0.5  0.115 
0.057 
0.029 
0.014 
0.006 
0.0029 
0.0014 
0.0006 
0.0003 
0.000029 
0.000003 
0.00000029 
0.00000003 
1  0.229 
0.115 
0.057 
0.029 
0.011 
0.0057 
0.0029 
0.0011 
0.0006 
0.000057 
0.000006 
0.00000057 
0.00000006 
1.5  0.344 
0.172 
0.086 
0.043 
0.017 
0.0086 
0.0043 
0.0017 
0.0009 
0.000086 
0.000009 
0.00000086 
0.00000009 
2  0.458 
0.229 
0.115 
0.057 
0.023 
0.0115 
0.0057 
0.0023 
0.0011 
0.000115 
0.000011 
0.00000115 
0.00000011 
3  0.688 
0.344 
0.172 
0.086 
0.034 
0.0172 
0.0086 
0.0034 
0.0017 
0.000172 
0.000017 
0.00000172 
0.00000017 
4  0.917 
0.458 
0.229 
0.115 
0.046 
0.0229 
0.0115 
0.0046 
0.0023 
0.000229 
0.000023 
0.00000229 
0.00000023 
5  1.146 
0.573 
0.286 
0.143 
0.057 
0.0286 
0.0143 
0.0057 
0.0029 
0.000286 
0.000029 
0.00000286 
0.00000029 
10  2.292 
1.146 
0.573 
0.286 
0.115 
0.0573 
0.0286 
0.0115 
0.0057 
0.000573 
0.000057 
0.00000573 
0.00000057 
20  4.581 
2.292 
1.146 
0.573 
0.229 
0.1146 
0.0573 
0.0229 
0.0115 
0.001146 
0.000115 
0.00001146 
0.00000115 
25  5.725 
2.864 
1.432 
0.716 
0.286 
0.1432 
0.0716 
0.0286 
0.0143 
0.001432 
0.000143 
0.00001432 
0.00000143 
50  11.421 
5.725 
2.864 
1.432 
0.573 
0.2865 
0.1432 
0.0573 
0.0286 
0.002865 
0.000286 
0.00002865 
0.00000286 
100  22.620 
11.421 
5.725 
2.864 
1.146 
0.5730 
0.2865 
0.1146 
0.0573 
0.005730 
0.000573 
0.00005730 
0.00000573 
Viewing Angle (Degrees, decimal) 
Legend:
Bold+italic: about 2' corresponding to the circle of confusion
Bold: about 1' corresponding to the limit of human resolviong power
red: about 1"
Notes: 1' = 0.016666, 2' = 0.033333 degrees in decimal notation
The table shows, among others, at about which distance the human eye can no longer resolve details of a certain diameter (this is reflected in the CoC, which is the basis for DoF scales on lenses and the hyperfocal distance). This information can also be used to estimate at what distance a disk of confusion, which is used in Merklinger's method, can no longer be resolved, albeit the theory, based on geometrical optics, would not take this into consideration.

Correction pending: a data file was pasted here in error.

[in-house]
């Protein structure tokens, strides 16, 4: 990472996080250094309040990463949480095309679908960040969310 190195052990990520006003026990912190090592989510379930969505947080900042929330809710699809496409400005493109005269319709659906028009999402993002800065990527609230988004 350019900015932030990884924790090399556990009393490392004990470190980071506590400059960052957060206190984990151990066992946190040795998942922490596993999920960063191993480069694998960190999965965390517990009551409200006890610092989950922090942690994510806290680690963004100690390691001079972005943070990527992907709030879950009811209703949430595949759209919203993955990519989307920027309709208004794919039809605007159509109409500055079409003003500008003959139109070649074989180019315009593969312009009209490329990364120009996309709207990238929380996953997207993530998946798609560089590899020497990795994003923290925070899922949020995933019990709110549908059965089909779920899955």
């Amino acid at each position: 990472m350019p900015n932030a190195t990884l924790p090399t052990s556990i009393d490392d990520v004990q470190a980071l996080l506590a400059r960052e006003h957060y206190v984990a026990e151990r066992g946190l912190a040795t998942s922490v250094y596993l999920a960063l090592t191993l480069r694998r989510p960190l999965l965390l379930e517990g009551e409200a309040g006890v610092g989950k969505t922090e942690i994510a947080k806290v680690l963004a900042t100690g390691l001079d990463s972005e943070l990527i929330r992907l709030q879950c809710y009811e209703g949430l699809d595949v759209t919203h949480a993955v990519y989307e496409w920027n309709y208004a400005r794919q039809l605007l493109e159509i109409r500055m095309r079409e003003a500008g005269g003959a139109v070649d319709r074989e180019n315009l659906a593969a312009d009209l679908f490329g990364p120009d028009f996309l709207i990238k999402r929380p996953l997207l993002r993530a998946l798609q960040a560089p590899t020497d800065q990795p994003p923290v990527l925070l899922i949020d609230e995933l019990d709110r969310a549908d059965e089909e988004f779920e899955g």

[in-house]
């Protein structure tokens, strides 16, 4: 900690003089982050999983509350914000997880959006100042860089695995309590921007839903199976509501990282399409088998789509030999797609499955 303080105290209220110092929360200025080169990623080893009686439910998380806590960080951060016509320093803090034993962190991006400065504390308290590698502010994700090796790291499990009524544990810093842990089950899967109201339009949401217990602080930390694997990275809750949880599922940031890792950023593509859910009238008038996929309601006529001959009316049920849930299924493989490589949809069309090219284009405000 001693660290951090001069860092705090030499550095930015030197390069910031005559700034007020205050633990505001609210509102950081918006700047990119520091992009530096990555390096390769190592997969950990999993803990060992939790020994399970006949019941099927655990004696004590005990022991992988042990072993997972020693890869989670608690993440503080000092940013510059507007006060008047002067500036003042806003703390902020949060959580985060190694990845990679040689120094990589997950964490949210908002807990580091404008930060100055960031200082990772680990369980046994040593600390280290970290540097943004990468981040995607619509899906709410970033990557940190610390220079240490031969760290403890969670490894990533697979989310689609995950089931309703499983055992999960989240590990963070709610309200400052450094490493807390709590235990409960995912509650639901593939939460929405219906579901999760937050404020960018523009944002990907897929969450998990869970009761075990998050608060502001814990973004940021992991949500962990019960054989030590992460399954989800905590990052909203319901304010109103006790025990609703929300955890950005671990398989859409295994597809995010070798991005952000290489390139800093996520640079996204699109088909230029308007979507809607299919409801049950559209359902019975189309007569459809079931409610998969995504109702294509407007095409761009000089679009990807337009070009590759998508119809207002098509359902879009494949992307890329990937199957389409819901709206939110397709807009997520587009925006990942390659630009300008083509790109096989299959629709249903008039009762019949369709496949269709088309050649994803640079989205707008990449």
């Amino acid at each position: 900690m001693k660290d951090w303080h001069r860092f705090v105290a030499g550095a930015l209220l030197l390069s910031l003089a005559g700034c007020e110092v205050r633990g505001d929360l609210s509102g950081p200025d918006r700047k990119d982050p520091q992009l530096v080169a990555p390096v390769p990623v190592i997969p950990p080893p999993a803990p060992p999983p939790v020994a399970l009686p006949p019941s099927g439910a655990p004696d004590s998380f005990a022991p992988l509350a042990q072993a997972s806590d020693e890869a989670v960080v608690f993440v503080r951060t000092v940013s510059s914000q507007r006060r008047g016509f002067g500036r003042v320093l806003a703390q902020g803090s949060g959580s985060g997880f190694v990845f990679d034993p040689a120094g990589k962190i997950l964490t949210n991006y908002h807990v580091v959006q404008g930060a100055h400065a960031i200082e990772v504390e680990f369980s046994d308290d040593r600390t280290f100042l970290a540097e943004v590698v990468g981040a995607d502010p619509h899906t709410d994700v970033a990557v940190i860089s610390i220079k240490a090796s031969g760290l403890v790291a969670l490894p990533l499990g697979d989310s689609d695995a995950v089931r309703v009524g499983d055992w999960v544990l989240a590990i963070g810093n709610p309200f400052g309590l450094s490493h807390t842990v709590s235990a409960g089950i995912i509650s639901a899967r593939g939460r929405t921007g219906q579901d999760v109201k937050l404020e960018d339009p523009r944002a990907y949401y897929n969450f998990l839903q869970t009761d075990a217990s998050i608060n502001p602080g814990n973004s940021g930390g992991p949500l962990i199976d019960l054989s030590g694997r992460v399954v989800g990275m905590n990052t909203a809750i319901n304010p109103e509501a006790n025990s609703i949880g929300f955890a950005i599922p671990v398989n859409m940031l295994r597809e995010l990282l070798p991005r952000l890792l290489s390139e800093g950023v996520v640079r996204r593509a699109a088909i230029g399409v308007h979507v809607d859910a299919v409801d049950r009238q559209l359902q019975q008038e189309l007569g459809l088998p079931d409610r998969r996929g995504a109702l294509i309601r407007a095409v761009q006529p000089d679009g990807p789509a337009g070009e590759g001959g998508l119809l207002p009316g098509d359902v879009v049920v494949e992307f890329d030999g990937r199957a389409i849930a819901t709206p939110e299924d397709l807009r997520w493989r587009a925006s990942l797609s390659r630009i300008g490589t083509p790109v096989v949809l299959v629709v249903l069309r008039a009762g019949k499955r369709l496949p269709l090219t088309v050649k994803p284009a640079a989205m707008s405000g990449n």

The following calculations are useful for lenses. For each lens, an angle of view (for an 36 x 24 mm image format) and a minimum (or shortest) distance is given in the technical data. This allows you to calculate the minimum object size and the magnification for a lens using some geometric relationships.
The diagram below shows that the object size g is related to the angle of view a through the TAN function and scaled by the distance r:
Legend: r = (shortest) distance, g = diagonal object width, a = angle of view (alpha in diagram)
Since g is the diagonal object size, we need to calculate the width and height of the object rectangle. This is easy for the 3:2 image image format (w=3*a, h=2*a), which allow us to use the theorem of Pythagoras:
Replacing a by g, we arrive at the following fomulae for object width w and object height h:
Inserting the formula for g, finally leads to formulae in which object width w and object height h depend only on distance r and angle a::
Magnification is given by dividing the object width (36 mm for 35 mm film) through the image width w (analogously for the height h):
Take the inverse of M to arrive at the 1:X format:
Angle of view a = 90 degrees, a/2 = 45 degrees, tan(45 degrees) = 1
Shortest Distance r = 500 (mm), sqr(15) = 3.873
w = 6/3.873*500 = 774.4 mm; h = 4/3.873*500 = 516 mm
M = 0.046 => M = 1: 21.5
(No responsibility is taken for the correctness of this information)
In the case of an APSC (or better, DX format) sensor, you can either:
and then use the formulae for full format described above.
The crop factor for APSC (DX format) is typically given as 1.5. Since the sensor format is not exactly 24 x 16 mm (here, it use 23.6 x 15.7 mm, but I found several minor variants of this...), the second method would be a little more exact (1.525 for the width). The formula for the second approach uses the diagonal of the sensor and is as follows:
For the APSC sensor size given above, the diagonal is about 28.35 mm.
For the APSC sensor, I calculated the values from the same formulae, but used the adapted angle of view for the APSC format.